The mixed service train will leave Kano to Port Harcourt every Thursday and from Port Harcourt to Kano every Tuesday.
At the commissioning ceremony of the new trains in Kano on Thursday, the Managing Director of the Nigeria Railway Cooperation (NRC), Adesiyi Asijuwade, said train services in Nigeria was back on track.
The first Kano-Port Harcourt mixed train services was in 1914, technically carrying both passenger and goods from the north to southern part of Nigeria.
However, in view of the ongoing efforts by the NRC, train services are now being resuscitated in phases across Nigeria.
Two 68-seater air conditioned modern first class passenger couches had been put in place to traverse a rail distance of 1,139 kilometres, stretching from Kano to Port Harcourt, with stops at some cities across Kano, Kaduna and Benue among other states in the south.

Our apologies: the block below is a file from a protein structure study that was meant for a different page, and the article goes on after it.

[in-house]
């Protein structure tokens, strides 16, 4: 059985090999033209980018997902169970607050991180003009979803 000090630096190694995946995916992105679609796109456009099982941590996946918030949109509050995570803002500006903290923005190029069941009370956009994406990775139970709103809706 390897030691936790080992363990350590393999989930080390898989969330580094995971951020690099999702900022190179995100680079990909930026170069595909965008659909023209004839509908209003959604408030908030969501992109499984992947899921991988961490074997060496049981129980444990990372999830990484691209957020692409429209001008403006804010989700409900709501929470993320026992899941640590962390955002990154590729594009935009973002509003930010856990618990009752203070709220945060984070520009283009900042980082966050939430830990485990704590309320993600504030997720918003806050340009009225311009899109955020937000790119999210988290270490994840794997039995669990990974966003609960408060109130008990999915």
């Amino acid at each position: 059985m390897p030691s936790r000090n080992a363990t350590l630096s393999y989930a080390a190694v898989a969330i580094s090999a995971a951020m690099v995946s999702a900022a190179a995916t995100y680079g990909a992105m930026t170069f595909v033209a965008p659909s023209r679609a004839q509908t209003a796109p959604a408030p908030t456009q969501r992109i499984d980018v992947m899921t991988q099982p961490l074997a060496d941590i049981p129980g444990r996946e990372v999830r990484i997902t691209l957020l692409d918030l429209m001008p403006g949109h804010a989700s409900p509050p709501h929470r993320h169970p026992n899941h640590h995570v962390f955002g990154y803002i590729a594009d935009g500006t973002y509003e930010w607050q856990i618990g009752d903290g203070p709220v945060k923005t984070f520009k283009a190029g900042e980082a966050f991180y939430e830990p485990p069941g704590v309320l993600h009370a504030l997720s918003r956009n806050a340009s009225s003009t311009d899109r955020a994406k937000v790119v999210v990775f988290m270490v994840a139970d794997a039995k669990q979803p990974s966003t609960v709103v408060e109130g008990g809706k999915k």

Kano State Governor, Abdullahi Ganduje, represented by the Speaker State House of Assembly, Alhassan Doguwa, assured the corporation of the State government’s continued support and patronage.
At the event, the Emir of Kano Muhammadu Sunusi II, urged the management of the NRC to ensure continuity of the train services at an affordable price in order to allow free flow of economic exchange between the south and northern parts of Nigeria.
“We are indeed happy that train services from Kano to Port Harcourt have returned and we pray that Allah will ensure the continuity of the program and may it be a source of our economic strength,” the Emir prayed.
During the British colonial era, train services were regular and one of the best means of transportation in Nigeria, but lack of maintenance of the infrastructure led to a huge setback in that sector, forcing business owners to rely solely on the use of trucks for the movement of goods from one part of the nation to the other.
The dearth in the sector further affected the movement of agricultural produce from farm settlements that were located in towns where the rail line traverse.
The resuscitation of the train services will no doubt bring succour to farmers that may need to move produce from Kano to states along the rail line and in southern Nigeria.